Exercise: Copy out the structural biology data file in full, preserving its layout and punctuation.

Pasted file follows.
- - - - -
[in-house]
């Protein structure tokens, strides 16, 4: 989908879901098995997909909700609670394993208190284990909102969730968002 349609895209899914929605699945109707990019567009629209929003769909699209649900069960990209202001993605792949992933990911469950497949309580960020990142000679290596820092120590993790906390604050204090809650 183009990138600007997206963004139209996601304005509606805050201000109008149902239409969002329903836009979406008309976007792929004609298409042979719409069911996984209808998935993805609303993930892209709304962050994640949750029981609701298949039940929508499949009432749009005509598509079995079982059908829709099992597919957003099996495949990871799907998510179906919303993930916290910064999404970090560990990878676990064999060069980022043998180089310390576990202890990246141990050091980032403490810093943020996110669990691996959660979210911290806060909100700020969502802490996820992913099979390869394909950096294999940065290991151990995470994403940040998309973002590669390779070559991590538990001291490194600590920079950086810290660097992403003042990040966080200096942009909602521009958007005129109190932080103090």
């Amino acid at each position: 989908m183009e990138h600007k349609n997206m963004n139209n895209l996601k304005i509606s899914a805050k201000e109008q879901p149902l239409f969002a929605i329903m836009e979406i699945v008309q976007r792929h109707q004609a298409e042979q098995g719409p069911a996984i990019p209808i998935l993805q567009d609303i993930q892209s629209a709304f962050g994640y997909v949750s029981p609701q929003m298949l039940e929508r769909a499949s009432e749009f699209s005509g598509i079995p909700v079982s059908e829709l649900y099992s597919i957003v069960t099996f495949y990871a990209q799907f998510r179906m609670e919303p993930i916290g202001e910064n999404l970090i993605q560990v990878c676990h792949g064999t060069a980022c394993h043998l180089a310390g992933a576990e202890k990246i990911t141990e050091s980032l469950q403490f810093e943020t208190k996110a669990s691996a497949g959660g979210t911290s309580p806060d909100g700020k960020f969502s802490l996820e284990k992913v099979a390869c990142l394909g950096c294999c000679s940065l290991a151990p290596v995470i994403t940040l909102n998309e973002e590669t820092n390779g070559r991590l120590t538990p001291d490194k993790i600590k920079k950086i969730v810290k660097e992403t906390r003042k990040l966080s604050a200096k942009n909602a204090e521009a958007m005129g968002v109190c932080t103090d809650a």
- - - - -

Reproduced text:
[in-house]
């Protein structure tokens, strides 16, 4: 989908879901098995997909909700609670394993208190284990909102969730968002 349609895209899914929605699945109707990019567009629209929003769909699209649900069960990209202001993605792949992933990911469950497949309580960020990142000679290596820092120590993790906390604050204090809650 183009990138600007997206963004139209996601304005509606805050201000109008149902239409969002329903836009979406008309976007792929004609298409042979719409069911996984209808998935993805609303993930892209709304962050994640949750029981609701298949039940929508499949009432749009005509598509079995079982059908829709099992597919957003099996495949990871799907998510179906919303993930916290910064999404970090560990990878676990064999060069980022043998180089310390576990202890990246141990050091980032403490810093943020996110669990691996959660979210911290806060909100700020969502802490996820992913099979390869394909950096294999940065290991151990995470994403940040998309973002590669390779070559991590538990001291490194600590920079950086810290660097992403003042990040966080200096942009909602521009958007005129109190932080103090």
């Amino acid at each position: 989908m183009e990138h600007k349609n997206m963004n139209n895209l996601k304005i509606s899914a805050k201000e109008q879901p149902l239409f969002a929605i329903m836009e979406i699945v008309q976007r792929h109707q004609a298409e042979q098995g719409p069911a996984i990019p209808i998935l993805q567009d609303i993930q892209s629209a709304f962050g994640y997909v949750s029981p609701q929003m298949l039940e929508r769909a499949s009432e749009f699209s005509g598509i079995p909700v079982s059908e829709l649900y099992s597919i957003v069960t099996f495949y990871a990209q799907f998510r179906m609670e919303p993930i916290g202001e910064n999404l970090i993605q560990v990878c676990h792949g064999t060069a980022c394993h043998l180089a310390g992933a576990e202890k990246i990911t141990e050091s980032l469950q403490f810093e943020t208190k996110a669990s691996a497949g959660g979210t911290s309580p806060d909100g700020k960020f969502s802490l996820e284990k992913v099979a390869c990142l394909g950096c294999c000679s940065l290991a151990p290596v995470i994403t940040l909102n998309e973002e590669t820092n390779g070559r991590l120590t538990p001291d490194k993790i600590k920079k950086i969730v810290k660097e992403t906390r003042k990040l966080s604050a200096k942009n909602a204090e521009a958007m005129g968002v109190c932080t103090d809650a």